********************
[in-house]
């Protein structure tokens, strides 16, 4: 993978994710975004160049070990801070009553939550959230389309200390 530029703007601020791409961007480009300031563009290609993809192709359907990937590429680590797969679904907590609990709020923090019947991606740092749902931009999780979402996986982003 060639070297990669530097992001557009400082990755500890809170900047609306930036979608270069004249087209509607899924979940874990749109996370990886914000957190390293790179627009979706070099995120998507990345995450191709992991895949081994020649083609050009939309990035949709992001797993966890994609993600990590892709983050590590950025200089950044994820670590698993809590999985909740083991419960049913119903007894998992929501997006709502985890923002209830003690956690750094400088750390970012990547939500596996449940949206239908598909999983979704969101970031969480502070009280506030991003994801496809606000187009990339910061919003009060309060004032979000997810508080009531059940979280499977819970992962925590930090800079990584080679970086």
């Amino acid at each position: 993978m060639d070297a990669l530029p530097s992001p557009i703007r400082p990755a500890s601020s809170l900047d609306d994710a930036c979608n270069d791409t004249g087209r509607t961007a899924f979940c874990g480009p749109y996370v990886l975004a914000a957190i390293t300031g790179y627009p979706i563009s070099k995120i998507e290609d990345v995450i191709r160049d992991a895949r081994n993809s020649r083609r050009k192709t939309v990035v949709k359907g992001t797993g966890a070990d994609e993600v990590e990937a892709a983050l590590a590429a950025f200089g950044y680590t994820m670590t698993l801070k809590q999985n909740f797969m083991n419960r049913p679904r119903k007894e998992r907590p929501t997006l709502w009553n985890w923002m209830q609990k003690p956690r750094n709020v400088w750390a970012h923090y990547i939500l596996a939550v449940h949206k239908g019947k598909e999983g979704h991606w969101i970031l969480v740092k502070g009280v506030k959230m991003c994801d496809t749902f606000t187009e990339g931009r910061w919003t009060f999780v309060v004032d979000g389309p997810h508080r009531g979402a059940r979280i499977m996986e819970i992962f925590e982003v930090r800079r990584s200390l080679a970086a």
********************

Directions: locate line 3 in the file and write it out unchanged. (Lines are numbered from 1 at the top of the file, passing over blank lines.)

């Amino acid at each position: 993978m060639d070297a990669l530029p530097s992001p557009i703007r400082p990755a500890s601020s809170l900047d609306d994710a930036c979608n270069d791409t004249g087209r509607t961007a899924f979940c874990g480009p749109y996370v990886l975004a914000a957190i390293t300031g790179y627009p979706i563009s070099k995120i998507e290609d990345v995450i191709r160049d992991a895949r081994n993809s020649r083609r050009k192709t939309v990035v949709k359907g992001t797993g966890a070990d994609e993600v990590e990937a892709a983050l590590a590429a950025f200089g950044y680590t994820m670590t698993l801070k809590q999985n909740f797969m083991n419960r049913p679904r119903k007894e998992r907590p929501t997006l709502w009553n985890w923002m209830q609990k003690p956690r750094n709020v400088w750390a970012h923090y990547i939500l596996a939550v449940h949206k239908g019947k598909e999983g979704h991606w969101i970031l969480v740092k502070g009280v506030k959230m991003c994801d496809t749902f606000t187009e990339g931009r910061w919003t009060f999780v309060v004032d979000g389309p997810h508080r009531g979402a059940r979280i499977m996986e819970i992962f925590e982003v930090r800079r990584s200390l080679a970086a």